As it is known to us that all the instruments Israelites used were from other parts of the Holy Land too. Still, they played them in the presence of God in the temple in Israel. They used foreign musical instruments to praise and worship the true God. And we never see the Sovereign Lord forbidding them from using those musical instruments. People of different view than I hold might simply argue that Jesus has already fulfilled the Old Testament. So it has no relevant to us. In such case, how would someone take the text of Hebrews that has many references to the Old Testament prophecies? In Acts 8, Philip meets a eunuch who asks him to explain about the prophecy of Isaiah. Can he say that this is the Old Testament prophesy which is already fulfilled, so we do not need to know or read it?
I have serious disagreement on concerning “sacred” music or “divine anointed” music or instrument. I am not condemning the western heritage they received from the church fathers nor am I saying that the western music is bad. As some people are greatly concerned why some people cannot sing in a certain way to reach out to those heathens. Are there any better ways to reach out to them apart from using traditional music and instruments?
We look at the southern hemisphere where people use utterly different kinds of music and instruments. The way Asians play music and their way of singing is not what westerns are used to. Most of the South Asian countries use instrument that are membranophone. A cappella singing is most usual form of singing; however, ceremonial singings are accompanied by different instrument with indefinite pitch like cymbals. In this context, western so-called “sacred” instrument does not become relevant while communicating the Gospel.
So when you say that certain musical instrument and music is not sacred, basically what you are saying is simply prescribing the western evangelical version of instrument to rest of the world. Does this work in the evangelism? Certainly not. Again, history has taught us more than once how foreign missions failed in those countries when the western missionaries tried to conform them into western traditions.
The evangelical churches are practicing and playing those certain music in the church for centuries. They sound good to them. Ellsworth writes that, “the average evangelical church musician usually has nothing to do with any of the avant-garde musical forms, choosing rather the more traditional music of his heritage or the moderate popular.” In fact, my personal preference would not be listening piano and organ every week and singing from liturgy. That will be awful for me, because I am not habituated with that particular genre of music, instrument and singing. And most probably, westerners also cannot stand by when Asians are playing trumpet, horns, tambourine, and cymbals at the same time.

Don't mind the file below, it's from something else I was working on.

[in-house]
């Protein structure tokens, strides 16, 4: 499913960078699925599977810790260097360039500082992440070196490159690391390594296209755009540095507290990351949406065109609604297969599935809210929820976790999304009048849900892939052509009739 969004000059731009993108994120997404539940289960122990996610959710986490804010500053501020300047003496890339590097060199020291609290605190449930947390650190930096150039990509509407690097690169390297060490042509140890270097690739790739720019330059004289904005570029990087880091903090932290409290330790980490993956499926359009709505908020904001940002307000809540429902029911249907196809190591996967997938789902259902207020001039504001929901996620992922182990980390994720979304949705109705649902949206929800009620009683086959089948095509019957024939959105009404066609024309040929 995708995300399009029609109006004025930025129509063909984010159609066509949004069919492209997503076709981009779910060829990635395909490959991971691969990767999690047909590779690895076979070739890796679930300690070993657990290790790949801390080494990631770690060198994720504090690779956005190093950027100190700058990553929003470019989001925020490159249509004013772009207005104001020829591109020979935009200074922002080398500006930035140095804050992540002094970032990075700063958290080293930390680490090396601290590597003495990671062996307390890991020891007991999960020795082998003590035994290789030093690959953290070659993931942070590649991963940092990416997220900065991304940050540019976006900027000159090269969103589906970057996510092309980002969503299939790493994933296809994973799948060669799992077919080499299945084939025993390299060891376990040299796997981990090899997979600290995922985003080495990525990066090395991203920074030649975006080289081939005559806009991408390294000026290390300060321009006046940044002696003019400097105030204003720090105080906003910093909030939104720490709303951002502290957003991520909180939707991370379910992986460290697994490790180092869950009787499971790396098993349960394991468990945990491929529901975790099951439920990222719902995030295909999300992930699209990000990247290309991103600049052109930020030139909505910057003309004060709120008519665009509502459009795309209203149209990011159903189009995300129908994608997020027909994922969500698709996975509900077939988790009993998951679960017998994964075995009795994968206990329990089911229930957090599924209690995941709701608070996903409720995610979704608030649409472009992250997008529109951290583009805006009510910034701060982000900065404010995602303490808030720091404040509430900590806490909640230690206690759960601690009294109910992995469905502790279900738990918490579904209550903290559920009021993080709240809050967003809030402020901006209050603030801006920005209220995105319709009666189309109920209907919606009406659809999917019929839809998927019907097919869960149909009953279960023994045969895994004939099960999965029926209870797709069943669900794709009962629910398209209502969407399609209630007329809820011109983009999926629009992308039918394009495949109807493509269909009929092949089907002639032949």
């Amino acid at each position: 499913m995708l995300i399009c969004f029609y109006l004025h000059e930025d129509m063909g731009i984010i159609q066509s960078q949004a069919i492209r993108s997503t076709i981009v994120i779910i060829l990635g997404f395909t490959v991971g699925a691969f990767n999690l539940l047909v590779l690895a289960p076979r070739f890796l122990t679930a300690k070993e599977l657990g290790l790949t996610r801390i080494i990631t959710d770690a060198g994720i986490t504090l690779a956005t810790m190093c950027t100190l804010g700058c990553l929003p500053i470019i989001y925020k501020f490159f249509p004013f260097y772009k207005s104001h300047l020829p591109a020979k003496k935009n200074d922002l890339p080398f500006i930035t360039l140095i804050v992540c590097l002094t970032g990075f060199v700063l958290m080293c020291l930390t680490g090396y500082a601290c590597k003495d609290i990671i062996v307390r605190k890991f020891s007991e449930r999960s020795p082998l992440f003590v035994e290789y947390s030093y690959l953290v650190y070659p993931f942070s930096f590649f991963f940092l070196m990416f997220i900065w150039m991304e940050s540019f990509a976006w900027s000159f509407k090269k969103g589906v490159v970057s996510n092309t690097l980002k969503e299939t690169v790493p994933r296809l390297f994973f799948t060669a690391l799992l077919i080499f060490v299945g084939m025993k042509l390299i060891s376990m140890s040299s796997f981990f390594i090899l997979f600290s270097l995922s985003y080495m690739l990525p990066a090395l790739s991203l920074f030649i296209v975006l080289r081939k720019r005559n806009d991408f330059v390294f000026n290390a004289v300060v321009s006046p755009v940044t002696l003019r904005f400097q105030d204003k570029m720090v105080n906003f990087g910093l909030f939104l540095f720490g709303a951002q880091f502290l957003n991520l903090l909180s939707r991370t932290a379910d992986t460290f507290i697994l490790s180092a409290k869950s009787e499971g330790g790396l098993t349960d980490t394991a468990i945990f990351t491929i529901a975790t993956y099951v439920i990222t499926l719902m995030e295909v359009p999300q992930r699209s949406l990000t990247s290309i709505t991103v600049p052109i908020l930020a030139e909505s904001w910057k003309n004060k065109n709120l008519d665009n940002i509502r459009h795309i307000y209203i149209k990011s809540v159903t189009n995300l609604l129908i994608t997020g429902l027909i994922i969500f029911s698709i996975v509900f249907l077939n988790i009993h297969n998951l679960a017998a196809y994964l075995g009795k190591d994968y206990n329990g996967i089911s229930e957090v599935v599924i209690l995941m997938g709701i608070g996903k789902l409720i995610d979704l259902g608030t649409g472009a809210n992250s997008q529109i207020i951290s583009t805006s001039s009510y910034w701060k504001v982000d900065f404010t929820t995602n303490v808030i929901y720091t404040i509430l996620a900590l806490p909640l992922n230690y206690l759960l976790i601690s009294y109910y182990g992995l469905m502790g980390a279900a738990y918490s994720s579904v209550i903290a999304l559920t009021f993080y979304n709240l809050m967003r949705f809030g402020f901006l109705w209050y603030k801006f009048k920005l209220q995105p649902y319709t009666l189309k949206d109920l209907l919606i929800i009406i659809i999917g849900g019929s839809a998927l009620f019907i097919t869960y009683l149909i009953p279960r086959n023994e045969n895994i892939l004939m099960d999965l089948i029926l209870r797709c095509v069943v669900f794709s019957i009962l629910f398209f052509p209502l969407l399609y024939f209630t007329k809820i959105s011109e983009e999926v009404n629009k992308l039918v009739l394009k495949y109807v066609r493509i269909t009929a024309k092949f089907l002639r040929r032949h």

Therefore, the dynamics of the instruments do not determine some instruments to be sacred. If such is the case, there are hardly any instruments from the west to compete with Sitar and Tanpura of the Indian sub-continent. Hindus considered them to be sacred instruments. It should be noted that Zwingli himself tore apart organ in his congregation in Zurich during the Reformation Period and substituted it with a Capella singing. And if you agree that music is gift from God, how will someone distinguish which music is and is not from God?
Having said this, we, of course, need to be very serious about the words that we choose to make song. Every word has to reflect the character of God. The most important thing is to communicate the Good News of Jesus Christ, the Son of God in their vernacular. This matters most. “Music continues to be one of the most effective media for transmitting the Christian faith, but it can only be effective as long as the musical style used is in the “language” of the people.” When properly put words are tuned with skilled hands that attracts people to listen what we have to say. Unless people listen, we cannot communicate the gospel with them.
We cannot expect people of different culture and traditions to like our taste of music. It is necessary that we meet their need by becoming musicians of their kind. We try to meet their standard of music not because it sounds “good,” but they understand better what we communicate in their way. In his words, Ellsworth writes that their kind of music is more appealing to them which create opportunity for us to witness Christ. Otherwise, the world cannot hear the melodious harmony of piano and organ being played in the church as long as the thick wall of “sacredness” stands between pagans and the western church. Therefore, we can use music as an effective tool to share the gospel to this new generation in the pagan world.
While we are reaching the pagan world in their context, there is always potential risk that can weaken the church. “Secularizing influences touch every aspect of church life: its evangelism, teaching, and worship.” If we know their philosophical assumptions, we as a church can combat them without compromising with our faith. Rather discarding another genre of music as “secular,” we tend to reform them within Christian values.
1. Davies, Walford, and Harvey Grace. Music and Worship,. London: Eyre and Spottiswoode, 1935. Print.
Engle, Randall D., and Paul E. Engle. Serving in Your Church Music Ministry. Grand Rapids, MI: Zondervan, 2002. Print.
2. Hustad, Donald P. “A spiritual ministry of music.” 117.468 (1960): 301-312. . EBSCO. Web. 30 Nov. 2010.
4. Kerr, Phillip Stanley. Music in Evangelism and Stories of Famous Christian Songs. Grand Rapids, MI: Singspiration, 1962. Print.
5. Quasten, Johannes. Music & Worship in Pagan & Christian Antiquity. Trans. Boniface Ramsey. Washington D.C.: National Association of Pastoral Musicians, 1983. Print.
 Friedrich Nietzsche. “Twilight of the Idols.” Trans. David Taffel. A Nietzsche Compendium. Ed. David Taffel. New York: Barnes & Noble, 2008. 306. Print.
 Theodore M. finney, A History of Music. (New York: Harcourt, Brace and Co., 1947), 11. Print.
 Phil Kerr, “The Origin and Development of Music,” Music in Evangelism: and Stories of Famous Christian Songs. 7th ed. (Grand Rapids: Zondervan Publishing House, 1964), 8. Print.
 Ibid, 10.
 Jeremy Montagu, “The Pentateuch,” Musical Instruments of the Bible. (London: Scarecrow Press, 2002), 11.
 Ibid, 15.
 Donald P. Ellsworth, Christian Music in Contemporary Witness: Historical Antecedents and Contemporary Practices. (Grand Rapids: Baker Book House, 1979), 18.
 Ibid, 134.
 Ibid, 190.
 Ibid, 128.
 Calvin M. Johansson, Discipling Music Ministry: Twenty-First Century Directions. (Massachusetts: Hendrickson Publishers, 1992), 27.